I also saw Damian Ortega at White Cube Gallery and watched him online. He playfully takes apart and re-assembles components, dealing with fragmentation of objects, time, materiality.  It is a philosophical discourse involving material and message.   I like his encyclopaedic geodes made from old maps, which he layers as shells, suggesting geological time, and his visual essays, which question truth, mass media’s effect on our perceptions and judgements. ‘Learning Scheme’ indexes small thumbnail clay pieces according to their similarities. Some forms are similar in different groups/lines. Like convergent evolution, they seem to morph, some are organic, others more mechanical.  Since then I have been working in clay a little.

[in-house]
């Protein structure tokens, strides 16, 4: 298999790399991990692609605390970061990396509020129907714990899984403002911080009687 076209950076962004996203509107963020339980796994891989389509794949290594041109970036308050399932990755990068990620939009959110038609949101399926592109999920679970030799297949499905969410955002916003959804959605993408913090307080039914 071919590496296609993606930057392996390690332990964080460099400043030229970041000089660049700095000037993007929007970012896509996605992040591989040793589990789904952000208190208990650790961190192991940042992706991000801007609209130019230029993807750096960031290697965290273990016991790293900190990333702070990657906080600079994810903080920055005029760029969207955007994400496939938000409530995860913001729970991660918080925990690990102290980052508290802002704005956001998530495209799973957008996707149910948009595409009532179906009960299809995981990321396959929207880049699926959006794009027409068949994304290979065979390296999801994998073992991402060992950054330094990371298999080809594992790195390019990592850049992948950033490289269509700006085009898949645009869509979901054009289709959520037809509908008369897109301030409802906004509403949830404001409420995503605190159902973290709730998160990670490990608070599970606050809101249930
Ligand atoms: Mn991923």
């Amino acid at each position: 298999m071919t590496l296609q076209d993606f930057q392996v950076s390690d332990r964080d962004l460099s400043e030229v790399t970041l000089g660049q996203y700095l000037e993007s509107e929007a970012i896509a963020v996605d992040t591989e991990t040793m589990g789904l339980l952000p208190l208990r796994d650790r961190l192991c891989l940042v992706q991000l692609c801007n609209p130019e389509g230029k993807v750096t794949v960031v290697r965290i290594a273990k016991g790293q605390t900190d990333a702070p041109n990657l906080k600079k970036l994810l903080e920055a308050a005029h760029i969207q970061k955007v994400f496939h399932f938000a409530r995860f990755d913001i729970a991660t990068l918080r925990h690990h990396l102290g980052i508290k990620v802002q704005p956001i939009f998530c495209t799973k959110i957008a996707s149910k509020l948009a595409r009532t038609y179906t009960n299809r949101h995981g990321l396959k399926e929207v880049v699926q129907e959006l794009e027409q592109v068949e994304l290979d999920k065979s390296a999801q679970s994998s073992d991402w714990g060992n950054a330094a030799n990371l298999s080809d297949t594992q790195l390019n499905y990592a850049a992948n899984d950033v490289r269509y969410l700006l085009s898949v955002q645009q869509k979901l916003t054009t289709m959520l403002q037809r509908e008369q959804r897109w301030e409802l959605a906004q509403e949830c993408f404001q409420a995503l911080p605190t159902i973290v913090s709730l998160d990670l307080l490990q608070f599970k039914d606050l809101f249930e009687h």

Last week we opened our MA studios to the public.  I created an installation for it inspired by the organic forms I have been studying, using found and reclaimed materials, some transformed by me. It was a great gathering and the deadline helped me focus on one thing for a while.

On a more commercial note, to make ends meet, I have just updated my Etsy page: Do have a look – there are some possible gifts for Christmas!

Have a lovely one!


Curating, making and installing for Step 2 – step in stone